If nabbing a table for one can be hard, booking a hotel room without hearing the two words that are the scourge of the solo traveler – single supplement – can be a challenge. Hotels still price rooms as doubles and single rooms are rare. “One way around it is to get on the phone and speak to someone on the front desk,” says Mr Thompson. “So many people book via third-party websites that if you go the old-school route, it can make a real difference.” Sweet-talking is more likely to pay off last minute and/or off season when hotels become desperate to sell their rooms. “Just be friendly, direct and explain your situation,” says Mr Thompson. “You’ll be amazed how far it can get you.” Some cruise lines are waking up to their rising popularity among solo travellers, meanwhile, by cancelling supplements during promotional periods and building dozens of desirable single cabins in new and refurbished ships. Hotels may wish to follow their lead.
Social and fitness activities have boomed for solo travellers who are not content to stroll between galleries and restaurants with a book in hand. Ms Jenny Graham, managing director of Quintessentially Travel, recommends Go! Running Tours, which connects curious joggers with local tour guides. “I always like to hunt out local exercise classes,” she says. She has also made friends during boxing classes in New York, paddle boarding sessions in San Francisco and a meditation class in Kyoto. She got over a breakup recently at The Body Camp, a luxury fitness retreat in Ibiza that keeps single supplements to a minimum.
Adventure travel companies are also attracting a growing number of solo travellers. Rapha Travel takes cyclists, many of them solo, on a growing number of its organised trips, while Roped Up connects skiers and snowboarders who want to share a mountain guide or instructor.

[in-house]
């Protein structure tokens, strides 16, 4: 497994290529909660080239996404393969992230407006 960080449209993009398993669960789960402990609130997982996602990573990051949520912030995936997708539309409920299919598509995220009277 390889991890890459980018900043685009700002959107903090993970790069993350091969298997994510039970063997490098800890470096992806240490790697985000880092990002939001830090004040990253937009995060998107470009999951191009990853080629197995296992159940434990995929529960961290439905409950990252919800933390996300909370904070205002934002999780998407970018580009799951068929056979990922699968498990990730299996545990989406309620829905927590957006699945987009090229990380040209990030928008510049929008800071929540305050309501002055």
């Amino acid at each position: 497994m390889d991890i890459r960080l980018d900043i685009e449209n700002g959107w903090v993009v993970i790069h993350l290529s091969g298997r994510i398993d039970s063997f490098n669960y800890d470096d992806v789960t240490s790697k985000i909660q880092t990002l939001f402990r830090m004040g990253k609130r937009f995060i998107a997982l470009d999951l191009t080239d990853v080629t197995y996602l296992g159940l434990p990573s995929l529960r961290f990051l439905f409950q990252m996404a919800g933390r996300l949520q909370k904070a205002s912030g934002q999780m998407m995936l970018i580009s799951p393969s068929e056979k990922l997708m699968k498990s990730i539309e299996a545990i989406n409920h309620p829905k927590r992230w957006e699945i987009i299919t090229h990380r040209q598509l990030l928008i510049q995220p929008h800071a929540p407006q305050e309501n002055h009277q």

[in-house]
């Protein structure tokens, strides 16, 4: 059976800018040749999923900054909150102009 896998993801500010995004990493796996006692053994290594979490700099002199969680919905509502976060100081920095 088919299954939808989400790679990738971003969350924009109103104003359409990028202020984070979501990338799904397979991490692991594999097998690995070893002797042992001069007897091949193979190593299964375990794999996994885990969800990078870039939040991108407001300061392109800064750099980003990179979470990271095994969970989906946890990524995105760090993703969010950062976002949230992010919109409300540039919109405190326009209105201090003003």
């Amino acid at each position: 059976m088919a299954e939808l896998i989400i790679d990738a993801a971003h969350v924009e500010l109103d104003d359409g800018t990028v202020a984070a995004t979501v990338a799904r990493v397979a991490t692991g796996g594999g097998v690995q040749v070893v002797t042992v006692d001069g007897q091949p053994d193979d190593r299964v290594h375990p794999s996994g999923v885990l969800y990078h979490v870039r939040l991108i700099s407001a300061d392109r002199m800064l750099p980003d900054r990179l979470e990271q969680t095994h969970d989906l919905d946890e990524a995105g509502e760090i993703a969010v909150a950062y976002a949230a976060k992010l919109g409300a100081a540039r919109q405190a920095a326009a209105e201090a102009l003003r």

Safety can be a concern for solo travellers. There are several apps for that. TripWhistle Global has a call button that automatically goes through to the emergency number in dozens of countries and then shows you your precise location. RedZone pools government and news sources to tag potential high-risk areas and allows users to flag issues, while ICE Contact (In Case of Emergency) lets you display vital personal information such as blood type and emergency contact details on your phone’s lock screen should a kindly soul find you indisposed.
The Spot Gen3 device leads the field in GPS trackers for adventurers. It broadcasts your location to family or friends as often as every 150 seconds and has an SOS button for contacting local emergency services and a “check-in” button that sends a pre-written text or email to contacts even if you have no phone reception. Strava, meanwhile, the popular fitness tracking app, has launched a safety pack, which shares your location with friends when you go for a run or ride. Garmin’s LiveTrack offers a similar service for users of its Connect fitness app and devices.
Then there are the physical safeguards any traveller should consider, but which are particularly important when you’re alone. Travel with photocopies of your passport (and keep them apart from your passport) to make it easier to get a replacement if the worst happens. Always have your travel insurance policy handy, with the number to call in case of mishap. (No travel insurance? You’re mad.) Keep a second credit card in your hotel room safe. “I always have two wallets with me,” says Mr David Millar, the former pro cyclist, writer and high-end cycle clothier behind CHPT3, who regularly travels alone between races or on business. “One is a cardholder type for socialising and then I have a full wallet for travelling. I keep them separate so I always have an escape plan if some thieving bastard nicks one, or I get drunk and drop it getting out a taxi.”
Done right and with the means and tech to provide just the right level of social interaction, including none at all, solo travel can be an enriching voyage of self-discovery and permissible selfishness. “It’s one of those rare moments in life when we can go off-grid,” says Mr Millar. “Nobody expects to be in touch with you when you’re on the move, and in the modern world that is a precious thing.”